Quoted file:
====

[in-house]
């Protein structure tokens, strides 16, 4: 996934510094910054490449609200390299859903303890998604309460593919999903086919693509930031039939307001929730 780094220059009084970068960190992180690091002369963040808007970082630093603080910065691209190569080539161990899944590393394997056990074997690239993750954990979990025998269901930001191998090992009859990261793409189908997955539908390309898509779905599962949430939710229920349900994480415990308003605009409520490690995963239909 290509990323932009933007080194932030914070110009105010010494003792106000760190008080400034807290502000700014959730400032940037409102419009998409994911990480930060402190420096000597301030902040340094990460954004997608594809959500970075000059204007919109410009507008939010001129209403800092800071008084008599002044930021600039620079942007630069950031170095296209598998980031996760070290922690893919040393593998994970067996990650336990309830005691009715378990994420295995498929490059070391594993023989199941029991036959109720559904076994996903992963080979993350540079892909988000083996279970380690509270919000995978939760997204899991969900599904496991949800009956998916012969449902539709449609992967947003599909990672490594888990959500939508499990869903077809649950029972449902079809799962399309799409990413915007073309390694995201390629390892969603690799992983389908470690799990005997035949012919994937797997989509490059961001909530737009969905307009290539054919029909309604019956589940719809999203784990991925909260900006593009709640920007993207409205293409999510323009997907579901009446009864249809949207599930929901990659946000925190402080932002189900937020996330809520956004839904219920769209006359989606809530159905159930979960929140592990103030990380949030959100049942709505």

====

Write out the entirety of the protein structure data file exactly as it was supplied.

[in-house]
């Protein structure tokens, strides 16, 4: 996934510094910054490449609200390299859903303890998604309460593919999903086919693509930031039939307001929730 780094220059009084970068960190992180690091002369963040808007970082630093603080910065691209190569080539161990899944590393394997056990074997690239993750954990979990025998269901930001191998090992009859990261793409189908997955539908390309898509779905599962949430939710229920349900994480415990308003605009409520490690995963239909 290509990323932009933007080194932030914070110009105010010494003792106000760190008080400034807290502000700014959730400032940037409102419009998409994911990480930060402190420096000597301030902040340094990460954004997608594809959500970075000059204007919109410009507008939010001129209403800092800071008084008599002044930021600039620079942007630069950031170095296209598998980031996760070290922690893919040393593998994970067996990650336990309830005691009715378990994420295995498929490059070391594993023989199941029991036959109720559904076994996903992963080979993350540079892909988000083996279970380690509270919000995978939760997204899991969900599904496991949800009956998916012969449902539709449609992967947003599909990672490594888990959500939508499990869903077809649950029972449902079809799962399309799409990413915007073309390694995201390629390892969603690799992983389908470690799990005997035949012919994937797997989509490059961001909530737009969905307009290539054919029909309604019956589940719809999203784990991925909260900006593009709640920007993207409205293409999510323009997907579901009446009864249809949207599930929901990659946000925190402080932002189900937020996330809520956004839904219920769209006359989606809530159905159930979960929140592990103030990380949030959100049942709505």